ISMRM 23rd Annual Meeting & Exhibition • 30 May - 05 June 2015 • Toronto, Ontario, Canada

Traditional Poster Session • Pulse Sequences & Reconstruction
2370 -2375 Pulse Sequences - Spectroscopy
2376 -2386 B1 Imaging
2387 -2402 RF Pulse Design
2403 -2412 Multi-Band MRI
2413 -2452 Parallel Imaging
2453 -2470 Encoding & Reconstruction
2471 -2483 Image Processing and Analysis
2484 -2489 Novel Computing Frameworks
2490 -2498 Image Quality Assessment
2499 -2504 Dictionary-Based Reconstruction
2505 -2516 Imaging Near Metal
2517 -2530 Elastography
2531 -2531 Mapping Magnetism using Magnetoencephalography
2532 -2546 Multi-Scale Motion
2547 -2564 Motion Correction Head
2565 -2579 Motion Correction - Body

Wednesday 3 June 2015
Exhibition Hall 16:00 - 18:00

2370.   Ultra-High Resolution 3D 1H-MRSI of the Brain: Subspace-Based Data Acquisitions and Processing
Fan Lam1, Bryan Clifford1, Chao Ma2, Curtis L. Johnson2, and Zhi-Pei Liang1
1Electrical and Computer Engineering, University of Illinois at Urbana-Champaign, Urbana, IL, United States, 2Beckman Institute, University of Illinois at Urbana-Champaign, Urbana, IL, United States

This paper presents a novel data acquisition and processing method for subspace-based MRSI to enable ultra-high resolution 3D 1H-MRSI of the brain. Results from both phantom and in vivo experiments will be shown to demonstrate the unprecedented capability of the proposed method.

2371.   Acceleration of Chemical-Shift Imaging by Applying True 3D Compressed Sensing
Jian-Xiong Wang1,2, Matthew E Merritt1,2, A Dean Sherry1,2, and Craig R Malloy1,2
1Advanced Imaging Research Center, University of Texas Southwestern Medical Center, Dallas, Texas, United States, 2Department of Radiology, University of Texas Southwestern Medical Center, Dallas, Texas, United States

By applying 3D compressed sensing (CS) method to accelerate the acquisition time of chemical-shift imaging (CSI) which doesn’t possess the sparseness required by conventional 2D slice type CS. When the entire CSI data set is treated as one unity, CS can be satisfactorily applied to spectroscopic CSI to reduce acquisition time which is very desirable for possible multiple CSI acquisition during the lifetime of hyperpolarized agent for metabolic dynamic analysis such as Hyperpolarized 13C metabolism research.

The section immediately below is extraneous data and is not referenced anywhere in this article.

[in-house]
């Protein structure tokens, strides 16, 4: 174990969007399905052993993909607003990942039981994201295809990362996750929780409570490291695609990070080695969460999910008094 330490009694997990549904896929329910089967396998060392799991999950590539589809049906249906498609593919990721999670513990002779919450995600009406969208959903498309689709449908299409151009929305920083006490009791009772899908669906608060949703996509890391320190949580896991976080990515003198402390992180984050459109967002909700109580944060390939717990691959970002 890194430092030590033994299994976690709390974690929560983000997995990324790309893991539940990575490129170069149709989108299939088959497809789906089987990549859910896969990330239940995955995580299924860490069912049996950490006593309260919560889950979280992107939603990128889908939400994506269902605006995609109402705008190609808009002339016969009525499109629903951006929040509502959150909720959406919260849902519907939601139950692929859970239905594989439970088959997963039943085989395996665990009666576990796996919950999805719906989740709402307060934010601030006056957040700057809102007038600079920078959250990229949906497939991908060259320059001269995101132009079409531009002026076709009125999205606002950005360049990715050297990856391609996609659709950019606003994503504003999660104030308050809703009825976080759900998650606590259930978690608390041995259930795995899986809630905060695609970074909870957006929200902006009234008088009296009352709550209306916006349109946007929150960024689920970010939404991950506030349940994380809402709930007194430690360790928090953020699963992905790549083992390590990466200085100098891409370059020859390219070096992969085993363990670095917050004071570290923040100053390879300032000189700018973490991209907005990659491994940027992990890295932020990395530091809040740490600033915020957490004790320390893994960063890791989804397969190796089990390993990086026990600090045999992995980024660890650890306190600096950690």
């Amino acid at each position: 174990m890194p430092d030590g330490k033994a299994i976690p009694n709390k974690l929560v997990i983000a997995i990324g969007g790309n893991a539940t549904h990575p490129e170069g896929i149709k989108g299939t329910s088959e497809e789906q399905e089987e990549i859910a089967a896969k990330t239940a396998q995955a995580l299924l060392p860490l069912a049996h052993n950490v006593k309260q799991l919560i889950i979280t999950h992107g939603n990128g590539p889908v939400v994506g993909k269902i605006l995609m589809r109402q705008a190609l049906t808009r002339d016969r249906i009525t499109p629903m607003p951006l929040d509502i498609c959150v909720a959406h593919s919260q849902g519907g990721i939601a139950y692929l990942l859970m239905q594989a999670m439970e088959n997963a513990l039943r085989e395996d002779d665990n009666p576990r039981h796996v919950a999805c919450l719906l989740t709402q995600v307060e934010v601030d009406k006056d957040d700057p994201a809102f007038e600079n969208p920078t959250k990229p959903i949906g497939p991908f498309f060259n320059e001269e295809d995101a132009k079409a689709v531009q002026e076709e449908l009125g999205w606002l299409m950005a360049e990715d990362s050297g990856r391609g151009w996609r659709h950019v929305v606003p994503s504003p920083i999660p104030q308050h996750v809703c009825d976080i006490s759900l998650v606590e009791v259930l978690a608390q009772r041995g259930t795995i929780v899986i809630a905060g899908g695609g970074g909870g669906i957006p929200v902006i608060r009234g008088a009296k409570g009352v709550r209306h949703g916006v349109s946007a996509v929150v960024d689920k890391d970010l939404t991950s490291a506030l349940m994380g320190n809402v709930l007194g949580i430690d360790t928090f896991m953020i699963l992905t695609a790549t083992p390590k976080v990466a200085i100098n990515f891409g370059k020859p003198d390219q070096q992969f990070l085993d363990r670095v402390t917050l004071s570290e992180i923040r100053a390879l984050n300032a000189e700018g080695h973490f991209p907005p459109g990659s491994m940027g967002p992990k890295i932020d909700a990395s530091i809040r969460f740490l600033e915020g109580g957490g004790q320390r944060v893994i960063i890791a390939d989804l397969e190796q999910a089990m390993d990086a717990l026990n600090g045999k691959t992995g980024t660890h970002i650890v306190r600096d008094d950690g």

2372.   Fast Sodium MRI of the Human Brain Using a Balanced Steady-State Free Precession Sequence
Ruomin Hu1, Simon Konstandin2, and Lothar R. Schad1
1Computer Assisted Clinical Medicine, Heidelberg University, Mannheim, Baden-Württemberg, Germany, 2MR-Imaging and Spectroscopy, University of Bremen, Bremen, Bremen, Germany

Sodium magnetic resonance imaging sets its focus of research primarily on the measurement of tissue sodium concentration with the attempt to distinguish between intra- and extracellular space. An alternative is represented by sodium imaging exhibiting relaxation-based contrast. The main goal of this work is to develop a sequence to explore the feasibility and properties of relaxation-based sodium imaging using phantoms as well as in vivo. Structural changes of the macromolecular environment such as the demyelination of axons and the degradation of cartilage might be highlighted using this contrast-generating technique.

2373.   SPatiotemporal ENcoded Spectroscopic Imaging (SPENSI) a New Approach for Multi & Single Scan Spectral Imaging
Amir Seginer1, Rita Schmidt1, and Lucio Frydman1
1Chemical Physics Department, Weizmann Institute of Science, Rehovot, Israel

We introduce a new method for fast spectral-imaging which avoids folding-in of spetra from outside of the spectral-BW, and which can be accelerated to a single-shot acquisition when specific spectral points are of intereset. The new method borrows a spectral encoding block from ultrafast 2D NMR spectroscopy (Frydman et al.), allowing a 1D-spatial / 1D-spectral “image” to be collected using an EPI-like acquisition with blips along the “spectral” dimension. Examples are given for breast imaging at 3T, separating tissue, fat, and silicone implant; and at 14T, separating five peaks spanning about 3kHz. Under work is an application to hyperpolarized dynamic imaging.

2374.   Model-Based Reconstruction of Hyperpolarized [1-13C]-Pyruvate
James Bankson1, Christopher Walker1, Wolfgang Stefan1, David Fuentes2, Matthew Merritt3, Yunyun Chen4, Craig Malloy3, Dean Sherry3, Stephen Lai4, and John Hazle1
1Department of Imaging Physics, UT MD Anderson Cancer Center, Houston, TX, United States, 2UT MD Anderson Cancer Center, Department of Imaging Physics, Houston, TX, United States, 3Advanced Imaging Research Center, UT Southwestern Medical Center, Dallas, TX, United States, 4Department of Head & Neck Surgery, UT MD Anderson Cancer Center, Houston, TX, United States

Hyperpolarized (HP) MRI has enabled observation of biochemical processes in vivo with unprecedented resolution and specificity. These measurements are challenging due to the transient and non-renewable nature of HP signal enhancement, and the need to distribute dynamic spatial observations over a sufficient span of time to allow substrate interaction with biological targets. We have developed a kinetic model to describe the evolution of HP [1-13C]-pyruvate in vivo, and integrated this model into a constrained reconstruction algorithm exploits prior information from 1H MRI and allows estimation of under-sampled dynamic HP imaging data as continuous functions of position and time.